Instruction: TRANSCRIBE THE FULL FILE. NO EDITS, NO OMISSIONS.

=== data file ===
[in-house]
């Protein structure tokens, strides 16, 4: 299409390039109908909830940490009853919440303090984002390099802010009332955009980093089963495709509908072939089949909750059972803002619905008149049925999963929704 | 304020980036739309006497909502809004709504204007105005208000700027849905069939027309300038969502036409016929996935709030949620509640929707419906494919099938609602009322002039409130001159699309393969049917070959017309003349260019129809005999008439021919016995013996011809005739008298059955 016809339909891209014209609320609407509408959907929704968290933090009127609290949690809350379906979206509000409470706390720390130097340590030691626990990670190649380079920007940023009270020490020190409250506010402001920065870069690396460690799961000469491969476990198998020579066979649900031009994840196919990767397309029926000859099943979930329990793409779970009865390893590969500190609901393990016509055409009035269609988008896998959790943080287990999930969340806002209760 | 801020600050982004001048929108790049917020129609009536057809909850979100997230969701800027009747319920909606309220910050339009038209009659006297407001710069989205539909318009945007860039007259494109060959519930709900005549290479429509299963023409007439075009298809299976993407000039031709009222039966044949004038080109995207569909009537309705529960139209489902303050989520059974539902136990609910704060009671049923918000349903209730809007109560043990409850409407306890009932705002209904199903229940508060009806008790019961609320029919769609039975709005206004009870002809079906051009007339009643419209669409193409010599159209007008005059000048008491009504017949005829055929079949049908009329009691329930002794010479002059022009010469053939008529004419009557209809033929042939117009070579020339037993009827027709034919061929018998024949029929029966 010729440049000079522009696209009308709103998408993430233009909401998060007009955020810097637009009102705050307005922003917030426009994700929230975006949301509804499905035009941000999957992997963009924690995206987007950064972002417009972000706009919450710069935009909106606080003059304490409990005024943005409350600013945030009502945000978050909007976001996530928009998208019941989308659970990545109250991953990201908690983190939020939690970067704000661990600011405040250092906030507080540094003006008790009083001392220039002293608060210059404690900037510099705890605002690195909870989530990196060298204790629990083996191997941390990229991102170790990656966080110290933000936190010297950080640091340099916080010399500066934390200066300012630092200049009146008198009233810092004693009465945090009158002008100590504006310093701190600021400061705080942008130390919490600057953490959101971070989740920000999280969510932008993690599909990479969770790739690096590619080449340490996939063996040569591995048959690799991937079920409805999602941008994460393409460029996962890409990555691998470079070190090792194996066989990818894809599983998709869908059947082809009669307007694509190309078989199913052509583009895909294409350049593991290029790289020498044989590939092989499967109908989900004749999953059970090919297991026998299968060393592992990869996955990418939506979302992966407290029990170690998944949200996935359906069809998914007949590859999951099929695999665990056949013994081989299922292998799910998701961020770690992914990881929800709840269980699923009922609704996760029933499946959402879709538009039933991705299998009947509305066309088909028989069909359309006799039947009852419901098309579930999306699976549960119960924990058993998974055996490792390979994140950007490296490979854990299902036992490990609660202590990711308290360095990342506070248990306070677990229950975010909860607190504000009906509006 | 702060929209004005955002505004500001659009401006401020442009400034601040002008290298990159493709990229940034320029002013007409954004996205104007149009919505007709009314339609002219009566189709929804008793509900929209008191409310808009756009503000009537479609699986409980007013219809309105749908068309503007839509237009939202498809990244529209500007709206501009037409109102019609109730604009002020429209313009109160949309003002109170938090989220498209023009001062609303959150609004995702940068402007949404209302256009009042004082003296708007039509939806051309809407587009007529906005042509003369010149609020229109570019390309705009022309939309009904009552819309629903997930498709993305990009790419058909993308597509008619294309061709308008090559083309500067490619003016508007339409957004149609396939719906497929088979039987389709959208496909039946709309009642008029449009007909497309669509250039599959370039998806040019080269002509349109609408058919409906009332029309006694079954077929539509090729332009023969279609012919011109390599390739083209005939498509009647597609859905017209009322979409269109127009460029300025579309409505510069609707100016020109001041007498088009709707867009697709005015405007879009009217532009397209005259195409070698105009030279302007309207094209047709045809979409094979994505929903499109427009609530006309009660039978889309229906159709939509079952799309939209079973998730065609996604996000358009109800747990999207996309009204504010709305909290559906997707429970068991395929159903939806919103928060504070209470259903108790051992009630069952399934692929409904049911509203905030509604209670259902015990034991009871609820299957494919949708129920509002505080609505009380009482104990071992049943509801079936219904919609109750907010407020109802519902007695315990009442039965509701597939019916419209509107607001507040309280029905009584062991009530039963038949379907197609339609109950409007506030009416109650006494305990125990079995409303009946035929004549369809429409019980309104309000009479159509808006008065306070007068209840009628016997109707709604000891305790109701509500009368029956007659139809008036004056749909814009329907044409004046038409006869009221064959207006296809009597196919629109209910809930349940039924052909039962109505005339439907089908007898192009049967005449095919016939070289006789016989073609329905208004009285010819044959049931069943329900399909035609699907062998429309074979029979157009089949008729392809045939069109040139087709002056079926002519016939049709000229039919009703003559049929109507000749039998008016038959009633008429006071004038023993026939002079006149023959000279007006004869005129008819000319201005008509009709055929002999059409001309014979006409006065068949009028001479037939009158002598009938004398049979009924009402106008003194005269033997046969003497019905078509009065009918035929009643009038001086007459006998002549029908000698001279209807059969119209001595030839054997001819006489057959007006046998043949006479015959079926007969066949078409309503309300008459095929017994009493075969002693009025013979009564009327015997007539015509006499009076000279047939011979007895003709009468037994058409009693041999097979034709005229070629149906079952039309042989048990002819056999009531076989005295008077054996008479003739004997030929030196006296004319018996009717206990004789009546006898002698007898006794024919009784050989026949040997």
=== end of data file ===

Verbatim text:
[in-house]
């Protein structure tokens, strides 16, 4: 299409390039109908909830940490009853919440303090984002390099802010009332955009980093089963495709509908072939089949909750059972803002619905008149049925999963929704 | 304020980036739309006497909502809004709504204007105005208000700027849905069939027309300038969502036409016929996935709030949620509640929707419906494919099938609602009322002039409130001159699309393969049917070959017309003349260019129809005999008439021919016995013996011809005739008298059955 016809339909891209014209609320609407509408959907929704968290933090009127609290949690809350379906979206509000409470706390720390130097340590030691626990990670190649380079920007940023009270020490020190409250506010402001920065870069690396460690799961000469491969476990198998020579066979649900031009994840196919990767397309029926000859099943979930329990793409779970009865390893590969500190609901393990016509055409009035269609988008896998959790943080287990999930969340806002209760 | 801020600050982004001048929108790049917020129609009536057809909850979100997230969701800027009747319920909606309220910050339009038209009659006297407001710069989205539909318009945007860039007259494109060959519930709900005549290479429509299963023409007439075009298809299976993407000039031709009222039966044949004038080109995207569909009537309705529960139209489902303050989520059974539902136990609910704060009671049923918000349903209730809007109560043990409850409407306890009932705002209904199903229940508060009806008790019961609320029919769609039975709005206004009870002809079906051009007339009643419209669409193409010599159209007008005059000048008491009504017949005829055929079949049908009329009691329930002794010479002059022009010469053939008529004419009557209809033929042939117009070579020339037993009827027709034919061929018998024949029929029966 010729440049000079522009696209009308709103998408993430233009909401998060007009955020810097637009009102705050307005922003917030426009994700929230975006949301509804499905035009941000999957992997963009924690995206987007950064972002417009972000706009919450710069935009909106606080003059304490409990005024943005409350600013945030009502945000978050909007976001996530928009998208019941989308659970990545109250991953990201908690983190939020939690970067704000661990600011405040250092906030507080540094003006008790009083001392220039002293608060210059404690900037510099705890605002690195909870989530990196060298204790629990083996191997941390990229991102170790990656966080110290933000936190010297950080640091340099916080010399500066934390200066300012630092200049009146008198009233810092004693009465945090009158002008100590504006310093701190600021400061705080942008130390919490600057953490959101971070989740920000999280969510932008993690599909990479969770790739690096590619080449340490996939063996040569591995048959690799991937079920409805999602941008994460393409460029996962890409990555691998470079070190090792194996066989990818894809599983998709869908059947082809009669307007694509190309078989199913052509583009895909294409350049593991290029790289020498044989590939092989499967109908989900004749999953059970090919297991026998299968060393592992990869996955990418939506979302992966407290029990170690998944949200996935359906069809998914007949590859999951099929695999665990056949013994081989299922292998799910998701961020770690992914990881929800709840269980699923009922609704996760029933499946959402879709538009039933991705299998009947509305066309088909028989069909359309006799039947009852419901098309579930999306699976549960119960924990058993998974055996490792390979994140950007490296490979854990299902036992490990609660202590990711308290360095990342506070248990306070677990229950975010909860607190504000009906509006 | 702060929209004005955002505004500001659009401006401020442009400034601040002008290298990159493709990229940034320029002013007409954004996205104007149009919505007709009314339609002219009566189709929804008793509900929209008191409310808009756009503000009537479609699986409980007013219809309105749908068309503007839509237009939202498809990244529209500007709206501009037409109102019609109730604009002020429209313009109160949309003002109170938090989220498209023009001062609303959150609004995702940068402007949404209302256009009042004082003296708007039509939806051309809407587009007529906005042509003369010149609020229109570019390309705009022309939309009904009552819309629903997930498709993305990009790419058909993308597509008619294309061709308008090559083309500067490619003016508007339409957004149609396939719906497929088979039987389709959208496909039946709309009642008029449009007909497309669509250039599959370039998806040019080269002509349109609408058919409906009332029309006694079954077929539509090729332009023969279609012919011109390599390739083209005939498509009647597609859905017209009322979409269109127009460029300025579309409505510069609707100016020109001041007498088009709707867009697709005015405007879009009217532009397209005259195409070698105009030279302007309207094209047709045809979409094979994505929903499109427009609530006309009660039978889309229906159709939509079952799309939209079973998730065609996604996000358009109800747990999207996309009204504010709305909290559906997707429970068991395929159903939806919103928060504070209470259903108790051992009630069952399934692929409904049911509203905030509604209670259902015990034991009871609820299957494919949708129920509002505080609505009380009482104990071992049943509801079936219904919609109750907010407020109802519902007695315990009442039965509701597939019916419209509107607001507040309280029905009584062991009530039963038949379907197609339609109950409007506030009416109650006494305990125990079995409303009946035929004549369809429409019980309104309000009479159509808006008065306070007068209840009628016997109707709604000891305790109701509500009368029956007659139809008036004056749909814009329907044409004046038409006869009221064959207006296809009597196919629109209910809930349940039924052909039962109505005339439907089908007898192009049967005449095919016939070289006789016989073609329905208004009285010819044959049931069943329900399909035609699907062998429309074979029979157009089949008729392809045939069109040139087709002056079926002519016939049709000229039919009703003559049929109507000749039998008016038959009633008429006071004038023993026939002079006149023959000279007006004869005129008819000319201005008509009709055929002999059409001309014979006409006065068949009028001479037939009158002598009938004398049979009924009402106008003194005269033997046969003497019905078509009065009918035929009643009038001086007459006998002549029908000698001279209807059969119209001595030839054997001819006489057959007006046998043949006479015959079926007969066949078409309503309300008459095929017994009493075969002693009025013979009564009327015997007539015509006499009076000279047939011979007895003709009468037994058409009693041999097979034709005229070629149906079952039309042989048990002819056999009531076989005295008077054996008479003739004997030929030196006296004319018996009717206990004789009546006898002698007898006794024919009784050989026949040997």